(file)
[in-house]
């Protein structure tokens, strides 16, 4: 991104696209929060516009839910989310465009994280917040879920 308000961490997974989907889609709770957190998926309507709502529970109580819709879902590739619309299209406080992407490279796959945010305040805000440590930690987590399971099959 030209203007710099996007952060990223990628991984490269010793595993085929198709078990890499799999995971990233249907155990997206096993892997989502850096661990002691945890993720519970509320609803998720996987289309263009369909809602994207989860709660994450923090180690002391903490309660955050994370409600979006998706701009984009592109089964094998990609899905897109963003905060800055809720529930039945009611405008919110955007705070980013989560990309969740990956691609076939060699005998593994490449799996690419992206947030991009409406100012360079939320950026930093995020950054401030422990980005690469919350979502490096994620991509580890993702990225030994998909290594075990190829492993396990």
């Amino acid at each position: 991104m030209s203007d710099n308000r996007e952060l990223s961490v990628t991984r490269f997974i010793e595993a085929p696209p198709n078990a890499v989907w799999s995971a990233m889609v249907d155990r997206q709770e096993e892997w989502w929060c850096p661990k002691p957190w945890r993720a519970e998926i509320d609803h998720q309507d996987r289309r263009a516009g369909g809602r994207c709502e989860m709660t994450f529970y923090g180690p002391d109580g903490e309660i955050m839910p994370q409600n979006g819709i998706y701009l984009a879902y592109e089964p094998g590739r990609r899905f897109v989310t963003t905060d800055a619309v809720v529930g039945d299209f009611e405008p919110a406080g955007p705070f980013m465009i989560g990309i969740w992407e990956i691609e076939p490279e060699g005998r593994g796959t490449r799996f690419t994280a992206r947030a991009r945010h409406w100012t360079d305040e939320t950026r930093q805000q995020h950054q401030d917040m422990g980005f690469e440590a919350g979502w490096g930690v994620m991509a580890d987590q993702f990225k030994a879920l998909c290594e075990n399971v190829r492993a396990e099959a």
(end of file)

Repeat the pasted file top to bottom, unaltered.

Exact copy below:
[in-house]
């Protein structure tokens, strides 16, 4: 991104696209929060516009839910989310465009994280917040879920 308000961490997974989907889609709770957190998926309507709502529970109580819709879902590739619309299209406080992407490279796959945010305040805000440590930690987590399971099959 030209203007710099996007952060990223990628991984490269010793595993085929198709078990890499799999995971990233249907155990997206096993892997989502850096661990002691945890993720519970509320609803998720996987289309263009369909809602994207989860709660994450923090180690002391903490309660955050994370409600979006998706701009984009592109089964094998990609899905897109963003905060800055809720529930039945009611405008919110955007705070980013989560990309969740990956691609076939060699005998593994490449799996690419992206947030991009409406100012360079939320950026930093995020950054401030422990980005690469919350979502490096994620991509580890993702990225030994998909290594075990190829492993396990």
């Amino acid at each position: 991104m030209s203007d710099n308000r996007e952060l990223s961490v990628t991984r490269f997974i010793e595993a085929p696209p198709n078990a890499v989907w799999s995971a990233m889609v249907d155990r997206q709770e096993e892997w989502w929060c850096p661990k002691p957190w945890r993720a519970e998926i509320d609803h998720q309507d996987r289309r263009a516009g369909g809602r994207c709502e989860m709660t994450f529970y923090g180690p002391d109580g903490e309660i955050m839910p994370q409600n979006g819709i998706y701009l984009a879902y592109e089964p094998g590739r990609r899905f897109v989310t963003t905060d800055a619309v809720v529930g039945d299209f009611e405008p919110a406080g955007p705070f980013m465009i989560g990309i969740w992407e990956i691609e076939p490279e060699g005998r593994g796959t490449r799996f690419t994280a992206r947030a991009r945010h409406w100012t360079d305040e939320t950026r930093q805000q995020h950054q401030d917040m422990g980005f690469e440590a919350g979502w490096g930690v994620m991509a580890d987590q993702f990225k030994a879920l998909c290594e075990n399971v190829r492993a396990e099959a």